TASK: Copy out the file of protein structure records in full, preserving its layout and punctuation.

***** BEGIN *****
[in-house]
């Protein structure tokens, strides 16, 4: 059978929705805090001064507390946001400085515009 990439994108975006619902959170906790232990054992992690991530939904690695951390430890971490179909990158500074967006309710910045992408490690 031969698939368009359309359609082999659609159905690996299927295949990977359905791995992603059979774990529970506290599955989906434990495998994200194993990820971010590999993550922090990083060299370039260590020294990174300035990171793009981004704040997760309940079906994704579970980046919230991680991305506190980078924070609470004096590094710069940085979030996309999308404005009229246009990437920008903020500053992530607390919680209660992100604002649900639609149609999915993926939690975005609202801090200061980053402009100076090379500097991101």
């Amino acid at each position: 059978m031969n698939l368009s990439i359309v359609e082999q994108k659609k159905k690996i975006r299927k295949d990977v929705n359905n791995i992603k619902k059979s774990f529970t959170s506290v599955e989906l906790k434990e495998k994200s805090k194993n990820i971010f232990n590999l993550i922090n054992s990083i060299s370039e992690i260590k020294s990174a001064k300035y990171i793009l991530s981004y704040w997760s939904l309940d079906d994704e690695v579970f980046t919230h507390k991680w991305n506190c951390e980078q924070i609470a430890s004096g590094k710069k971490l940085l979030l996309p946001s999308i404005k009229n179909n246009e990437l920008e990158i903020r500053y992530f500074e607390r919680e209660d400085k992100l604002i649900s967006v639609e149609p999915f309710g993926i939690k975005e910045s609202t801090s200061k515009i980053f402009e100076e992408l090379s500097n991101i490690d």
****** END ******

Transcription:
[in-house]
């Protein structure tokens, strides 16, 4: 059978929705805090001064507390946001400085515009 990439994108975006619902959170906790232990054992992690991530939904690695951390430890971490179909990158500074967006309710910045992408490690 031969698939368009359309359609082999659609159905690996299927295949990977359905791995992603059979774990529970506290599955989906434990495998994200194993990820971010590999993550922090990083060299370039260590020294990174300035990171793009981004704040997760309940079906994704579970980046919230991680991305506190980078924070609470004096590094710069940085979030996309999308404005009229246009990437920008903020500053992530607390919680209660992100604002649900639609149609999915993926939690975005609202801090200061980053402009100076090379500097991101």
């Amino acid at each position: 059978m031969n698939l368009s990439i359309v359609e082999q994108k659609k159905k690996i975006r299927k295949d990977v929705n359905n791995i992603k619902k059979s774990f529970t959170s506290v599955e989906l906790k434990e495998k994200s805090k194993n990820i971010f232990n590999l993550i922090n054992s990083i060299s370039e992690i260590k020294s990174a001064k300035y990171i793009l991530s981004y704040w997760s939904l309940d079906d994704e690695v579970f980046t919230h507390k991680w991305n506190c951390e980078q924070i609470a430890s004096g590094k710069k971490l940085l979030l996309p946001s999308i404005k009229n179909n246009e990437l920008e990158i903020r500053y992530f500074e607390r919680e209660d400085k992100l604002i649900s967006v639609e149609p999915f309710g993926i939690k975005e910045s609202t801090s200061k515009i980053f402009e100076e992408l090379s500097n991101i490690d």